What a Historic Blizzard Taught Me About Field Service

field service coordination

As the bomb cyclone Blizzard of 2019 walloped our home-state of Colorado, I couldn’t help but relate the experience back to field service as I watched snow removal crews tackle mounting snow drifts, relentless winds and fallen trees. There is no amount of training that can prepare a field crew for these types of conditions. There are, however, field service software solutions that can help the field crews stay coordinated with the operations team at the corporate office while remaining focused on safety.

Here are a few key takeaways of what a historic blizzard taught me about field service coordination.

Tracking Field Crews in Real-Time Matters
You can’t control the weather or how different areas will be affected, but you can stay up-to-date on where in the world your field crews are conducting work. By enabling your mobile field service app to leverage the native GPS on the technician’s mobile device, you get a real-time view of situations that may impact response time.

Moreover, layering in current traffic ensures operations teams have time to assess the situation to reschedule jobs at a moments notice. Being able to understand where and when field crews are in the process of a work order can save valuable time and ensure their safety. For instance, if you rolled a truck and it hasn’t moved in hours, something might be terribly wrong.

Luckily, at least one field service automation software provider (that would be us, Field Squared) has in-app collaboration and messaging solutions so you can simply message the driver to see what’s up.

field service collaboration field squared

GIS Asset Management is a Must
When inclement weather hits, it’s not just field crews that are impacted. General asset management and maintenance can become a nightmare unless you’ve properly tagged an asset location. It’s instances like this where GIS shines.

Accurate geospatial recognition of assets for effective, efficient asset management is a topic we take very seriously here at Field Squared. Not only did we create an awesome infographic on the Time and Space of Field Service Management, but we also partnered with the leading GIS software provider, Esri. Through that partnership, we developed a zero-effort integration to Esri ArcGIS to make it that much easier for our mutual customers to leverage their existing investments when managing their field service.

Watch the 2-minute video demoing Field Squared’s zero-effort integration to Esri.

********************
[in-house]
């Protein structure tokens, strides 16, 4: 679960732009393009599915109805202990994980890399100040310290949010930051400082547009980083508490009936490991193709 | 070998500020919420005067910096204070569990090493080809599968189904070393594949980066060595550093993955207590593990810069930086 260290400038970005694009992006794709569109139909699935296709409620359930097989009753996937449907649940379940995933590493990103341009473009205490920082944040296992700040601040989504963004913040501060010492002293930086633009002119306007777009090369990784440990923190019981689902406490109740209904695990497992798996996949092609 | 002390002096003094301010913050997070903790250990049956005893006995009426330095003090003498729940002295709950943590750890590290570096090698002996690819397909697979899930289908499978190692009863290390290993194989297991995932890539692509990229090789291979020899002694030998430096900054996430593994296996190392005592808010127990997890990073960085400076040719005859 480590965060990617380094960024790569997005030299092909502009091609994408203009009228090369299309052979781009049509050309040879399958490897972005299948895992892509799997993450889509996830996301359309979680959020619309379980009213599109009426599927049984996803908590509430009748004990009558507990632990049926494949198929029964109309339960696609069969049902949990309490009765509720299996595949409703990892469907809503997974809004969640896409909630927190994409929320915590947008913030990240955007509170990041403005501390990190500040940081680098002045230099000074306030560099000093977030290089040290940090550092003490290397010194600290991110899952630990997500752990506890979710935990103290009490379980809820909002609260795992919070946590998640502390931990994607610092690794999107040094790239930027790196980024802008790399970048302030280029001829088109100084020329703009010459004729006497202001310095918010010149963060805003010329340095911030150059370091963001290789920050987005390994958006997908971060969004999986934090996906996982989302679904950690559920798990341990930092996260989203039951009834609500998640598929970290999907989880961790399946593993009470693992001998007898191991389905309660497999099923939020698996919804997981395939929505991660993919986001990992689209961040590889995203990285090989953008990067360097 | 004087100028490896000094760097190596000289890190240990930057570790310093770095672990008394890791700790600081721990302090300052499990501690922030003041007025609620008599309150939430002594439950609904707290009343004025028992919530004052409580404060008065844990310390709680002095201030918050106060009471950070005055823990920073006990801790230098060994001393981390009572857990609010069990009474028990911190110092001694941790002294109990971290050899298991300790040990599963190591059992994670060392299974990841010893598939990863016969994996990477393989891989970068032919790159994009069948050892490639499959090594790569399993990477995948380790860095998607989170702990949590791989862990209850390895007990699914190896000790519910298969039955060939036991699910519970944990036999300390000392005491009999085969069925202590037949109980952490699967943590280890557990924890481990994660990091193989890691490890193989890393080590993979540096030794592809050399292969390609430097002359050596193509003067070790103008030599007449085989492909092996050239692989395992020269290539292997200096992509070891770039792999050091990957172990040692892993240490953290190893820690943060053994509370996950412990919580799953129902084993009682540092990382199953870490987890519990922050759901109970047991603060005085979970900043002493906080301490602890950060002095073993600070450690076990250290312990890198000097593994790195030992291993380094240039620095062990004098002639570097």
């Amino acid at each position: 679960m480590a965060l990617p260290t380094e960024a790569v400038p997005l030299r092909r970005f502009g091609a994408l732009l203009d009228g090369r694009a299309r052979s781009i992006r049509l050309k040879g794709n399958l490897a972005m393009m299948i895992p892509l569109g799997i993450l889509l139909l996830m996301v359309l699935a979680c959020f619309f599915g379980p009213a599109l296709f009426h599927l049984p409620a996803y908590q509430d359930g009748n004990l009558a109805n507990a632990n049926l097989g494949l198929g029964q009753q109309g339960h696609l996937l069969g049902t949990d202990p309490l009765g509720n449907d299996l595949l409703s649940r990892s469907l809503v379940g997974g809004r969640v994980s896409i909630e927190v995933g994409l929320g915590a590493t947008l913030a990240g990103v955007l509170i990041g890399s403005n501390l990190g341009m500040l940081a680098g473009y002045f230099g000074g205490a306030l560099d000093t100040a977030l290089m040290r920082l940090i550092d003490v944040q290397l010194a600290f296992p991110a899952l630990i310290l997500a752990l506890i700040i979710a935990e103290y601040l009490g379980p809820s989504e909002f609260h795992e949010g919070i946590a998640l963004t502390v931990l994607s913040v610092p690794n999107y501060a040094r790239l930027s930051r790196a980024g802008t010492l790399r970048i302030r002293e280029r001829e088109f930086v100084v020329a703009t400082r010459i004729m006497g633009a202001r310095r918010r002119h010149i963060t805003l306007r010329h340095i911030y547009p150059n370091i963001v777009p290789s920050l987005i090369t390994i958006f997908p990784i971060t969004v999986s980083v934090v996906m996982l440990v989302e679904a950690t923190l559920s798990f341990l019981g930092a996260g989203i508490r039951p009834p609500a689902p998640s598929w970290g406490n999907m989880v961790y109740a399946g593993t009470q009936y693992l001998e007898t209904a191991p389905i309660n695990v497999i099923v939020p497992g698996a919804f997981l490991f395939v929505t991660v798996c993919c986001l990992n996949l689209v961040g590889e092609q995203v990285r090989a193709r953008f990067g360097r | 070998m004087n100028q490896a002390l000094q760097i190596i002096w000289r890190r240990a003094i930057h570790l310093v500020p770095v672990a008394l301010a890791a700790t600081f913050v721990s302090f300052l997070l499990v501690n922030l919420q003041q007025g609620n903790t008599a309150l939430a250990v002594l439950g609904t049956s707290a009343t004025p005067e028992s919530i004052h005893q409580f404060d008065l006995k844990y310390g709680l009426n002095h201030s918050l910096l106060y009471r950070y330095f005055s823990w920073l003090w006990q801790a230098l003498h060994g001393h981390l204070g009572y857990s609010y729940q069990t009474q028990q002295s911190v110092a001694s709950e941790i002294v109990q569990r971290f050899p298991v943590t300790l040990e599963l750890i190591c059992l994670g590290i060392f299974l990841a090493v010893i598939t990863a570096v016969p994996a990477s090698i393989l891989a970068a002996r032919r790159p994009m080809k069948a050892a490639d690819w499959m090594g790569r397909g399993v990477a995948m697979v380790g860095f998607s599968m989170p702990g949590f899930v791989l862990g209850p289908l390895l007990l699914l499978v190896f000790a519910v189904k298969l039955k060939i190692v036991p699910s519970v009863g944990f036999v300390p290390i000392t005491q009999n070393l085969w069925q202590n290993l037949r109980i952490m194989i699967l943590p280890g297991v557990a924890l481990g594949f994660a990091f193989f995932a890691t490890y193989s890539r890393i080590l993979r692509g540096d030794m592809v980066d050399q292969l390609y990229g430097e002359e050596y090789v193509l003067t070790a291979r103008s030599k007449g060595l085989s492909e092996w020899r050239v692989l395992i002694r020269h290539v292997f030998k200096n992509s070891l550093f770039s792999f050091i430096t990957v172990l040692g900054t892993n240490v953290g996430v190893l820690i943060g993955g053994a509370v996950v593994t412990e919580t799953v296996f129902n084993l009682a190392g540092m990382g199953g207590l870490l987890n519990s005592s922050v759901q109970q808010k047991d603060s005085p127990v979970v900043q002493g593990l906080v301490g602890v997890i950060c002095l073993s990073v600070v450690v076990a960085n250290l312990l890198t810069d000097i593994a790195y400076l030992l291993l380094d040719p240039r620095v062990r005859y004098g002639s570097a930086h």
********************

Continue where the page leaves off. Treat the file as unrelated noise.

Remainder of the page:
You’re Operating in the Dark if You Don’t Have Offline Field Service Capabilities
We’ve all experienced loss of WiFi or cellular connection from time to time. After all, no system is perfect. The nature of field service work can take place in some of the most remote places on earth where there is no cellular connection. So, how do your technicians complete the work order? How do ensure no loss of data when everything is digital?

Without offline field service capabilities, you’re operating in the dark and might as well go back to using paper. That is, unless you’ve armed your technicians with a solid mobile field workforce management application that runs both online and offline.

offline mobile field service workforce management app

During the blizzard, there was loss of power to over 250,000 people and, at least where I live, we were experiencing fairly consistent brown-outs throughout the day. It can be exceptionally time-consuming when connection goes in and out throughout the day to try and complete work in the field.

Shameless plug here. Field Squared senses when you have a good connection and when you don’t. Unlike most field service and mobile workforce management software, it’s all automatic within Field Squared via our proprietary Mobile Sync and Merge Engine that effortlessly syncs all changes when connectivity is restored.

When You Hear “Blizzard Warning” or “Bomb Cyclone,” Head the Warnings
Okay, so this last takeaway is common sense, but it’s worth relating to field service and mobile workforce management.

During the blizzard, I had the local news on in the background for part of the day, since they were conducting ongoing coverage of the storm event. It’s nothing new to watch the whiteout conditions make driving impossible as well as mountain passes impassable, but it’s on another level to watch commerce grind to a halt.

colorado blizzard 2019 source accuweather
Image Source: Accuweather

Living in Colorado, I’ll be the first to admit I do not drive over the Continental Divide in, around, near, at or on Winter. Ever. There is a harrowing story there about a cross-country move that went sideways—literally—as we emerged out the West side of the Eisenhower Tunnel, just over the Continental Divide. Sufficed to say, we survived to tell the unforgettable tale.

It’s experiences like that which make this particular point that much more imperative for anyone who thinks they can outrun the storm, drive with straight-line winds or plow their vehicle through inches of snow on the road: when meteorologists use words like “blizzard warning” or “bomb cyclone,” head the warnings.

For field service and mobile workforce management, certain technicians and crews had to be out on the roads to aid in emergency situations. And if those companies had field service software, I’m certain they were ahead of the curve with their ability to coordinate a response. The next time a historical storm happens, perhaps your company will already have adopted field service automation software like Field Squared to help you weather the storm.

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